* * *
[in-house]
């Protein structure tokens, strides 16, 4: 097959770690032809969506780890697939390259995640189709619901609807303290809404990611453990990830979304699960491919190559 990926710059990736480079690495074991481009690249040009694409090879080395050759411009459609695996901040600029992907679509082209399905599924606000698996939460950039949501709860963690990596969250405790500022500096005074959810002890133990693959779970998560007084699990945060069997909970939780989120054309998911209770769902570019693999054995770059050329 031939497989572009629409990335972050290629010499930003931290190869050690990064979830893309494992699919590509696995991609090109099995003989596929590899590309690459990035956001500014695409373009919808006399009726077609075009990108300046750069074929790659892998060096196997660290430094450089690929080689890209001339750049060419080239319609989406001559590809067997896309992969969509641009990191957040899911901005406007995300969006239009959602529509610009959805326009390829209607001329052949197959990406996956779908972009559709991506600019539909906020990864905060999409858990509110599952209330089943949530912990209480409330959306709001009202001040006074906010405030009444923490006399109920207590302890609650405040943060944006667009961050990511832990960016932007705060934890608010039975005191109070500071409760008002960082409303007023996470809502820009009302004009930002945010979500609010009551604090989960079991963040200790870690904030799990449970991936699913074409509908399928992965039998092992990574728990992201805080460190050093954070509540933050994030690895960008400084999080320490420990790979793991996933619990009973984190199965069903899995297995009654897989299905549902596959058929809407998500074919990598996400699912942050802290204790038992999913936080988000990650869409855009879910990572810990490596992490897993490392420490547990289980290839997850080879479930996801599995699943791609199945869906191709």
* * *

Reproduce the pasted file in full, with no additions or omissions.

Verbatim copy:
[in-house]
């Protein structure tokens, strides 16, 4: 097959770690032809969506780890697939390259995640189709619901609807303290809404990611453990990830979304699960491919190559 990926710059990736480079690495074991481009690249040009694409090879080395050759411009459609695996901040600029992907679509082209399905599924606000698996939460950039949501709860963690990596969250405790500022500096005074959810002890133990693959779970998560007084699990945060069997909970939780989120054309998911209770769902570019693999054995770059050329 031939497989572009629409990335972050290629010499930003931290190869050690990064979830893309494992699919590509696995991609090109099995003989596929590899590309690459990035956001500014695409373009919808006399009726077609075009990108300046750069074929790659892998060096196997660290430094450089690929080689890209001339750049060419080239319609989406001559590809067997896309992969969509641009990191957040899911901005406007995300969006239009959602529509610009959805326009390829209607001329052949197959990406996956779908972009559709991506600019539909906020990864905060999409858990509110599952209330089943949530912990209480409330959306709001009202001040006074906010405030009444923490006399109920207590302890609650405040943060944006667009961050990511832990960016932007705060934890608010039975005191109070500071409760008002960082409303007023996470809502820009009302004009930002945010979500609010009551604090989960079991963040200790870690904030799990449970991936699913074409509908399928992965039998092992990574728990992201805080460190050093954070509540933050994030690895960008400084999080320490420990790979793991996933619990009973984190199965069903899995297995009654897989299905549902596959058929809407998500074919990598996400699912942050802290204790038992999913936080988000990650869409855009879910990572810990490596992490897993490392420490547990289980290839997850080879479930996801599995699943791609199945869906191709």